One thing is also made abundantly clear with Kill Bill Vol. 2…Tarantino loves Uma Thurman. He understands her methods, he knows her strengths and her weaknesses, and he uses that knowledge to give us the best Uma Thurman performance to date. In the previous volume, Uma as the Bride was a humorless, unstoppable killing machine. She was cold, efficient, and she didn’t waste a lot of time talking. But in Vol.2, Tarantino humanizes the Bride a bit more. The burden of her mission is beginning to weigh heavily on her heart and on her conscience just enough for her to slip up, and that mistake nearly costs her the mission and her life. It’s a complex, brilliant performance by Thurman, and it shines even more thanks to the outstanding supporting cast that she plays off of.

As with Pulp Fiction, Tarantino isn’t afraid to cast actors that haven’t seen the limelight in quite some time. In Kill Bill Vol. 2, he’s able to once again resurrect not one, but two acting careers in the same film. Darryl Hannah shines as the deliciously devious and malevolent Elle Driver, who we gilmpsed only briefly in the first volume when she donned a nurse’s disguise to finish off the comatose Bride. Her battle with Uma Thurman is so savage, you can feel the hate ooze with every word exchanged and every brutal kick landed. Her method of demise is a very shocking and abrupt surprise. But Hannah’s career re-start is nothing compared to the sheer magnificence of David Carradine’s performance as the grizzly target of the Bride’s vengeance, Bill himself. Carradine’s on-screen presence is chilling; every line delivered from his weathered face is a riveting and terrifying experience. He’s a brilliantly cold, calculating contrast to the Bride’s raging mass of emotions. Their final encounter is an unforgettable duel to the death with an added element of tension that you don’t see coming.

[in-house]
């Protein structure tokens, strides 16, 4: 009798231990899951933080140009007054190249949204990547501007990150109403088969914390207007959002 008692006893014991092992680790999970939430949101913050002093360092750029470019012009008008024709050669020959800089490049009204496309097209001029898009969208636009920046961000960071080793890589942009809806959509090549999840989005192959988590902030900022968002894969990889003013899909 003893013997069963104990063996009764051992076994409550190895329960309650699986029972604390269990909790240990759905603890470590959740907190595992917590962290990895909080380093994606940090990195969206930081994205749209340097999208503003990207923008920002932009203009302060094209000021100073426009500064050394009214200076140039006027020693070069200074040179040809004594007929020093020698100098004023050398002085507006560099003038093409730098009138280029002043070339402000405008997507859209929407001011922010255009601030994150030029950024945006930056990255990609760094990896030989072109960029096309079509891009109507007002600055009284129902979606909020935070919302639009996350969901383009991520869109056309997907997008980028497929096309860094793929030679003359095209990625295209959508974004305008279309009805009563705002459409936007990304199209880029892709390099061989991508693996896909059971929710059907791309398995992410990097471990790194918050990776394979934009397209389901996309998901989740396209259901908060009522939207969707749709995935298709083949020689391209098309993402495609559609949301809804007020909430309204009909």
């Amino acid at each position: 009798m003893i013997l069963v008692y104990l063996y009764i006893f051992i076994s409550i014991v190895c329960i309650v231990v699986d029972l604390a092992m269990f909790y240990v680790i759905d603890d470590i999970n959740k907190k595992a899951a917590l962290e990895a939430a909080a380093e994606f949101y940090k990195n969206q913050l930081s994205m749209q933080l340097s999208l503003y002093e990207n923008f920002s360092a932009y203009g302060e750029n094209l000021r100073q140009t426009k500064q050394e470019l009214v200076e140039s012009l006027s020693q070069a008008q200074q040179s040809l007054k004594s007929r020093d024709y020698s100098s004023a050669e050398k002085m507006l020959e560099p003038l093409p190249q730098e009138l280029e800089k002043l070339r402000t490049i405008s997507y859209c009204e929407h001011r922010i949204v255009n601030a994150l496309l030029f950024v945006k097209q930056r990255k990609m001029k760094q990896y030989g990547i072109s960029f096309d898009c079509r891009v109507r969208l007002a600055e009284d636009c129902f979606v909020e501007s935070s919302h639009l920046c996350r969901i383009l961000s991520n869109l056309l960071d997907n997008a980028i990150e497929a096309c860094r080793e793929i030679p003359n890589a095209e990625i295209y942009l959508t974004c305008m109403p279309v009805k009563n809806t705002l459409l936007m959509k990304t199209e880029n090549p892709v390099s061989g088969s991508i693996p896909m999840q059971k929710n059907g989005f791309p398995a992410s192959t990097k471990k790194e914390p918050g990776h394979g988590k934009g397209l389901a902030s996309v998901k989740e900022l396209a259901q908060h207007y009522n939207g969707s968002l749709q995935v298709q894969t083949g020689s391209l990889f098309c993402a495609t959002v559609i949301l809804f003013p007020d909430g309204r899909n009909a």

Kill Bill Vol. 2 is a grittier, “talkier” picture than Vol. 1, but that should not be construed as a negative in any way. Gone are the flashy, whirling, blood-spewing kung-fu battles, replaced here with more personal, intimate moments of pain and brutality. Tarantino really wants you to get to know and understand Bill and the remaining members of the Deadly Viper Assassination Squad before they fall under Uma’s wrath. The film strays into more familiar Tarantino territory, with lots of dialogue and quirky characters popping up in even quirkier settings. One of Tarantino’s biggest strengths is his ability to draw the viewer into the seedy underbelly of society and make these incredibly real settings pulsate and breathe with a sense of mystery. The “gimp” scene inPulp Fiction is a particularly good example of this device. Quentin masterfully creates scenarios that make you feel like anything could happen at any time, no matter how bizarre or absurd it may be.

Tarantino has reached deep into every possible cinematic influence to  bring Kill Bill Volumes 1&2 to the big screen. The end result, while not brilliant, is pretty a damn cool movie. And that’s probably what he wanted to make in the first place.

The Bad: While I personally don’t consider the lack of multiple, blood-spattering, kung-fu swordfights to be a negative, I can understand how people who enjoyed the first film could be painfully let down by this installment.  As I stated earlier, the hyper-violence and the slick, Japanese anime-influenced cinema style
is long gone in Vol. 2, replaced with lots of dialogue, intimate character moments, and lenghty flashbacks. The pace of Vol.2 is much slower, which is a big negative in some spots, and the songs in this movie can’t hold a candle to the kickass Vol. 1 soundtrack.

The Ugly: It’s a tie between the always creepy Michael Madsen and the Mexian prostitute with the sliced up lips.

Should I See It In The Theater? Only if you saw the first volume.

Are You Going To Buy The DVD? Probably not the standard version that comes out soon. There are rumors of a special edition DVD that combines the two volumes back into one film.

Final Grade: A-